Not a week goes by without saber rattling in the Eastern Mediterranean waters off the divided island of Cyprus. There, the countries gathered in the US-backed Eastern Mediterranean Gas Forum (EMGF) are at loggerheads with Turkey over the development and monetization of the region’s newly discovered gas resources.
The Turks, whose relations with almost all parties involved are problematic, increasingly find themselves marginalized. However, if Cypriot gas is ever to reach Europe, the EMGF and its backers may find it in their best interest to lend an ear to Ankara’s concerns. The probability of facing new hurdles is higher than the likelihood of clearing existing ones.
The Turkish Republic of Northern Cyprus and Ankara claim to have equal rights to Cypriot resources, and have deployed a second drilling ship,Yavus, to the region. The vessel is scheduled to begin drilling in the waters to the east of the island later this month. It will join the Fatih, which is active in an area to the west of Cyprus, which the international community maintains is part of the EU-member’s maritime zone, better known as the exclusive economic zone (EEZ).
Ankara, however, begs to differ with this interpretation. It claims that Blocks 1, 4, 5, 6 and 7 are located within Turkey’s continental shelf and thus within its jurisdiction. In February 2018, the Turkish navy prevented Italian major Eni from exploring for natural gas in Block 3 on the back of this claim.
In June, Greek Prime Minister Alexis Tsipras called for EU sanctions against Turkey over what he called “illegal activities.” French President Emmanuel Macron doubled down on Tsipras’ statements, calling on Turkey to “stop its illegal activities in Cyprus’ EEZ.” Macron added that the EU would “not show weakness on this matter.” Earlier in May, the United States Department of State labeled the Turkish drilling campaign “highly provocative,” and said it risked “raising tensions in the region.”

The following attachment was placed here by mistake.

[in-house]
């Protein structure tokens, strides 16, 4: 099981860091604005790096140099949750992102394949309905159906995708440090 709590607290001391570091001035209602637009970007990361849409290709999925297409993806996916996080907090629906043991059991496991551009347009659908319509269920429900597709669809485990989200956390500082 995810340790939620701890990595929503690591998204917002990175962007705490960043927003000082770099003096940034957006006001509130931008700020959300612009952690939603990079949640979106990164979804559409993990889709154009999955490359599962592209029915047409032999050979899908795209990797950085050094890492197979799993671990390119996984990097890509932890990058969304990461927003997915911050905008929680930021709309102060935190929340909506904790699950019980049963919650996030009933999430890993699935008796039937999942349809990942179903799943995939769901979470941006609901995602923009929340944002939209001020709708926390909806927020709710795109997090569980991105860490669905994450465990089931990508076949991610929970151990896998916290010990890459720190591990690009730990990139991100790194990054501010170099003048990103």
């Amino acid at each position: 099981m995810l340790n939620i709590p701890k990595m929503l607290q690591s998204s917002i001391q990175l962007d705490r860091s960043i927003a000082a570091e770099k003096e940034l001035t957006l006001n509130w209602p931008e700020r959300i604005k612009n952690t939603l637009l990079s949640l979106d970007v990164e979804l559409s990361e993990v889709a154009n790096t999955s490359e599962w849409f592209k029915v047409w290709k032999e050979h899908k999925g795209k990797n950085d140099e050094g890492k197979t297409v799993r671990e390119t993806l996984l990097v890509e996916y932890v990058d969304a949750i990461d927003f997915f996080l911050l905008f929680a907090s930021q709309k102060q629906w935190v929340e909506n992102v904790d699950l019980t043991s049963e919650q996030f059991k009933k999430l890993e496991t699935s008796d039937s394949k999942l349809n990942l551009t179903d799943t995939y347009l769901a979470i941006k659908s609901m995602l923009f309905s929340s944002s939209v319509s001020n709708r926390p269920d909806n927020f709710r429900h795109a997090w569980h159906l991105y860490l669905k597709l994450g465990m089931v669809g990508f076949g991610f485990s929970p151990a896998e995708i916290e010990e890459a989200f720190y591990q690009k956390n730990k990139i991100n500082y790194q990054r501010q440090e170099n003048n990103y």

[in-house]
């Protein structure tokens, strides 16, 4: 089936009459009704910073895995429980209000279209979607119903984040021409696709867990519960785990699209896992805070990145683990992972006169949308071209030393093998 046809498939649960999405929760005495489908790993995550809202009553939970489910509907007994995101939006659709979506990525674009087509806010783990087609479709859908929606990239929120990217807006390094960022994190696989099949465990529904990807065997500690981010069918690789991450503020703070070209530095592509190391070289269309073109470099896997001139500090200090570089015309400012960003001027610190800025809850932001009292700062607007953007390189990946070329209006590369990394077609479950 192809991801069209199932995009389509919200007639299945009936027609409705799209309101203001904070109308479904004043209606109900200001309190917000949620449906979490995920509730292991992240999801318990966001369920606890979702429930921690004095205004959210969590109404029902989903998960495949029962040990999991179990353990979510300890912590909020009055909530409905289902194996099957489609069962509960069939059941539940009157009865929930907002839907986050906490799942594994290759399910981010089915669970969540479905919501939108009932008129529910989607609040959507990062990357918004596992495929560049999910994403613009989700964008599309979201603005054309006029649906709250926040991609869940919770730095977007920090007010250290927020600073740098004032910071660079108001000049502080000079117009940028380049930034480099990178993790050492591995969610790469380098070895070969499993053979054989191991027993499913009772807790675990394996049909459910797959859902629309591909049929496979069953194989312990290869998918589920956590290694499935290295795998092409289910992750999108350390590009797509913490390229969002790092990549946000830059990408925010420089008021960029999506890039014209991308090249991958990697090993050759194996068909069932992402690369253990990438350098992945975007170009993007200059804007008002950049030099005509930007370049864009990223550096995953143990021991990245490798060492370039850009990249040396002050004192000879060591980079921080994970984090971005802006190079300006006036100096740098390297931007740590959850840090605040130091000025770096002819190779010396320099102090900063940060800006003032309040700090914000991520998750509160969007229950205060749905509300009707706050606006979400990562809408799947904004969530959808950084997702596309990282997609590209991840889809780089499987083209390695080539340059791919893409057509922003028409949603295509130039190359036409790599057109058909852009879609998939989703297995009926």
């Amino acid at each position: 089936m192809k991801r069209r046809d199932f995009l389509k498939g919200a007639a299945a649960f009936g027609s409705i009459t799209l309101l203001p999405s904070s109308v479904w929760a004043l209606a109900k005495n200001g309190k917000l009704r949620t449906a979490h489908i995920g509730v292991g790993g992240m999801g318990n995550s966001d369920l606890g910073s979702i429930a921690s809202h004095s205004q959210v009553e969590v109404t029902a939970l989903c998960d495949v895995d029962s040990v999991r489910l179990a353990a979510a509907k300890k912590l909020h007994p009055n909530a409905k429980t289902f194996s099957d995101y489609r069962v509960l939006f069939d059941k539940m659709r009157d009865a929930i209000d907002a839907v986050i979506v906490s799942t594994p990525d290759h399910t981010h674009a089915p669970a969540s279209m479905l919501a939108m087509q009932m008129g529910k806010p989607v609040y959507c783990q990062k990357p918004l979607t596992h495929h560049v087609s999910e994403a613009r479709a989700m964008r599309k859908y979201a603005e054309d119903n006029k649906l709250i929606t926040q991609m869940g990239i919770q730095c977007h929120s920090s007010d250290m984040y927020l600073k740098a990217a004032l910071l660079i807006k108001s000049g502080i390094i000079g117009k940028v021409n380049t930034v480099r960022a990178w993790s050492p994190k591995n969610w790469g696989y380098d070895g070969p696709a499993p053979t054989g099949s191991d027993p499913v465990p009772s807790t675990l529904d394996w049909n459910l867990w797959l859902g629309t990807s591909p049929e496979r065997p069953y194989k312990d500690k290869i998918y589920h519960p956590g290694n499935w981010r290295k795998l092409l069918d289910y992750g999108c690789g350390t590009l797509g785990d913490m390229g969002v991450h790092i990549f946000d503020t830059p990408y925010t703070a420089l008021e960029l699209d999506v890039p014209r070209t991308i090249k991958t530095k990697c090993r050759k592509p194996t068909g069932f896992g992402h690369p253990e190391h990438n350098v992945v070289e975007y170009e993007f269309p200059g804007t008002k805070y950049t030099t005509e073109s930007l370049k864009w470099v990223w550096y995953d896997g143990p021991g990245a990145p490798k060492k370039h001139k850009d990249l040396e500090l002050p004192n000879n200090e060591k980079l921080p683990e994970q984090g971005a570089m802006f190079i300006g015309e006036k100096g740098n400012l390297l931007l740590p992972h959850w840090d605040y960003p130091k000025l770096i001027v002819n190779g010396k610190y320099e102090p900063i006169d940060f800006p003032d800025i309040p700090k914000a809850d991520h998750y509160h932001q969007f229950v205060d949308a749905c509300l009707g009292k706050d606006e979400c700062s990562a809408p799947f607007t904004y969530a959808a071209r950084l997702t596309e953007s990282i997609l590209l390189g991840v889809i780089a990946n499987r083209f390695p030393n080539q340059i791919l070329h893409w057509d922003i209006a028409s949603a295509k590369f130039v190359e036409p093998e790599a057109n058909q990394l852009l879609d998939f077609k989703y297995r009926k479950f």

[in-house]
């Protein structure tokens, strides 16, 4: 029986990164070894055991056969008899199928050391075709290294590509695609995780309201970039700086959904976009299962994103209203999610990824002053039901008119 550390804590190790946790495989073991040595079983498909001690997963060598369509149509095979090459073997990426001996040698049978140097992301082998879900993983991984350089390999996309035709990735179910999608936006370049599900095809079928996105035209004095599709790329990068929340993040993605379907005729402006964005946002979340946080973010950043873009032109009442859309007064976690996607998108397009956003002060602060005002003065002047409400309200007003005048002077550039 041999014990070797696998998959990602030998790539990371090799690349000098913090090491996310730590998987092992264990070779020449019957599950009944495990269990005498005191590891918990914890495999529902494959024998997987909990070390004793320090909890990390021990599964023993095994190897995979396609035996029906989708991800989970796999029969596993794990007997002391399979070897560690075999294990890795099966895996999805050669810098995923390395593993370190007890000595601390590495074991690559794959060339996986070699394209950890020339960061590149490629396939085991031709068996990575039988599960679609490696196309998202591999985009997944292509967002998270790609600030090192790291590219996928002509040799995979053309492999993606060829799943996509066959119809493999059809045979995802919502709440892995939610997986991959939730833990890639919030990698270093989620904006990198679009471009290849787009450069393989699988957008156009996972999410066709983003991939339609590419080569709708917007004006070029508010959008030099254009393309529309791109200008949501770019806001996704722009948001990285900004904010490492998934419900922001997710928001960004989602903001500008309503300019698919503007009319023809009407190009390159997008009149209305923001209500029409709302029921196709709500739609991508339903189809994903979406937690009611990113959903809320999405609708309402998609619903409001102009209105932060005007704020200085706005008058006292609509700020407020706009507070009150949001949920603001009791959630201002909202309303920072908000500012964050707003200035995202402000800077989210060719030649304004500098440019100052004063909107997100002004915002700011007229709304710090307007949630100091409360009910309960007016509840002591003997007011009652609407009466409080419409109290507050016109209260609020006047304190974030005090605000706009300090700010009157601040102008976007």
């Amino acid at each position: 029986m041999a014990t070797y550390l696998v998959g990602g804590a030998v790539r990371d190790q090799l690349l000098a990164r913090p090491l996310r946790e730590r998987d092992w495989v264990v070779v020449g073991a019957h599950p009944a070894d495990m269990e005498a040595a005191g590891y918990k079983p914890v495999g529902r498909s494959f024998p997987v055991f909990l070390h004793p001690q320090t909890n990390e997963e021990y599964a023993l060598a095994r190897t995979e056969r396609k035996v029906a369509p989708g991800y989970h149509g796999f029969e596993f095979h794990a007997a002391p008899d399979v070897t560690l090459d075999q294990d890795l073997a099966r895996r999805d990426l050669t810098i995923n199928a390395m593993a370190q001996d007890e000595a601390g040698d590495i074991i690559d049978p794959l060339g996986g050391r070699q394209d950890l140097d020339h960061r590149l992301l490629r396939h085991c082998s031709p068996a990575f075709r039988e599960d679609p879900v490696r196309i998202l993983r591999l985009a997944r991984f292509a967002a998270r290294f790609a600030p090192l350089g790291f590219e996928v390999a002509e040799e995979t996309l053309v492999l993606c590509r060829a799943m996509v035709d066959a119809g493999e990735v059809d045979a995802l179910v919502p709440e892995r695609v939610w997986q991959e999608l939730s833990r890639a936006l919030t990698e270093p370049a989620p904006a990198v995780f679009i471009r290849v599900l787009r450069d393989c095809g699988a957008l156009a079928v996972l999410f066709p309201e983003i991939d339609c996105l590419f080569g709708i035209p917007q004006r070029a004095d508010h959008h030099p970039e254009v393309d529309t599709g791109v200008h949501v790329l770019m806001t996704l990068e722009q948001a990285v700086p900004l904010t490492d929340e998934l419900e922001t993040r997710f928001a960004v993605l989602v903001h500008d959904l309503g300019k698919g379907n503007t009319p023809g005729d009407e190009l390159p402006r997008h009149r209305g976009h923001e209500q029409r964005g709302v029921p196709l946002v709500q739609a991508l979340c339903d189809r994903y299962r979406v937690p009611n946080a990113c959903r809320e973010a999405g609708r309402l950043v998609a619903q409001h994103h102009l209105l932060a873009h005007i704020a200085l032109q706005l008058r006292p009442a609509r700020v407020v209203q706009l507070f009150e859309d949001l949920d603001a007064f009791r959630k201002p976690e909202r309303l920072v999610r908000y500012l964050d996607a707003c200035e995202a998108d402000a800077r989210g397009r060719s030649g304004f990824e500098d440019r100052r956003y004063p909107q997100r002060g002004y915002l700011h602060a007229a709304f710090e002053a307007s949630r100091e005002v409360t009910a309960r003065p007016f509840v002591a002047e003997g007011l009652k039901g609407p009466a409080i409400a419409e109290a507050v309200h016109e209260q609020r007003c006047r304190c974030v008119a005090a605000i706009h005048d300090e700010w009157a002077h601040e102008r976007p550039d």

On July 2, Reuters reported that Cyprus had started legal proceedings against three international companies involved in the operations of the Fatih drillship. “We are determined to do the same with the Yavuz,” the agency quoted a senior foreign ministry official as saying.
Turkey, then, finds itself pitted against both the EU and the United States. On the face of it, this should be enough to prompt policymakers to retreat to a more reasonable position. The entry into the region of the second Turkish drillship suggests the opposite. The reason for this is surprisingly simple: exploring gas resources offshore is one thing, exporting them is altogether another.
In a May 2018 FEUTURE paper, specialists Thedoros Tsakiris, Sinan Ulgen en Ahmet K. Han pointed out that “Turkey feels reasonably comfortable” that it cannot be left out when it comes to actually monetizing the gas resources in the Eastern Mediterranean.
While a host of options to export the gas have been floated, ranging from greenfield LNG facilities in either Cyprus or Israel to the EUR 6.2-billion Eastern Mediterranean Gas Pipeline Project, which is to export 20 bcm per year via Crete, mainland Greece, and onwards to Italy, few seem feasible at this point.